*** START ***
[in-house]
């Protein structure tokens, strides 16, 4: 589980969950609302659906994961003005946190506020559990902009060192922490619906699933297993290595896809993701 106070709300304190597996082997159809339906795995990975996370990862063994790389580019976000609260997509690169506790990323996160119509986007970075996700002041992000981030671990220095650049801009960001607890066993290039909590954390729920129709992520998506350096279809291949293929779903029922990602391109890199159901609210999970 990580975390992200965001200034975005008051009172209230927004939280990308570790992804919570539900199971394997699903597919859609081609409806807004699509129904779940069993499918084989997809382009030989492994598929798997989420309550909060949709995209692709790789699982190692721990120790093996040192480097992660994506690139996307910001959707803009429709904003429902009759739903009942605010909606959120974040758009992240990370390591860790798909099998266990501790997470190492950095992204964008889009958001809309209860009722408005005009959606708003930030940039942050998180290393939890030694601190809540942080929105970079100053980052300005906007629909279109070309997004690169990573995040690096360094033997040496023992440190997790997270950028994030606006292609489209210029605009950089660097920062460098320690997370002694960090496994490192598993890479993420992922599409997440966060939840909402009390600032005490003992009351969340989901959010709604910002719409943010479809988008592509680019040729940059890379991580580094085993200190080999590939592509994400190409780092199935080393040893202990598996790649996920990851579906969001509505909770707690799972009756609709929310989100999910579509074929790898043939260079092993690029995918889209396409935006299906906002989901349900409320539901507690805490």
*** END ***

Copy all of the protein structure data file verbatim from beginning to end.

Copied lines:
[in-house]
């Protein structure tokens, strides 16, 4: 589980969950609302659906994961003005946190506020559990902009060192922490619906699933297993290595896809993701 106070709300304190597996082997159809339906795995990975996370990862063994790389580019976000609260997509690169506790990323996160119509986007970075996700002041992000981030671990220095650049801009960001607890066993290039909590954390729920129709992520998506350096279809291949293929779903029922990602391109890199159901609210999970 990580975390992200965001200034975005008051009172209230927004939280990308570790992804919570539900199971394997699903597919859609081609409806807004699509129904779940069993499918084989997809382009030989492994598929798997989420309550909060949709995209692709790789699982190692721990120790093996040192480097992660994506690139996307910001959707803009429709904003429902009759739903009942605010909606959120974040758009992240990370390591860790798909099998266990501790997470190492950095992204964008889009958001809309209860009722408005005009959606708003930030940039942050998180290393939890030694601190809540942080929105970079100053980052300005906007629909279109070309997004690169990573995040690096360094033997040496023992440190997790997270950028994030606006292609489209210029605009950089660097920062460098320690997370002694960090496994490192598993890479993420992922599409997440966060939840909402009390600032005490003992009351969340989901959010709604910002719409943010479809988008592509680019040729940059890379991580580094085993200190080999590939592509994400190409780092199935080393040893202990598996790649996920990851579906969001509505909770707690799972009756609709929310989100999910579509074929790898043939260079092993690029995918889209396409935006299906906002989901349900409320539901507690805490």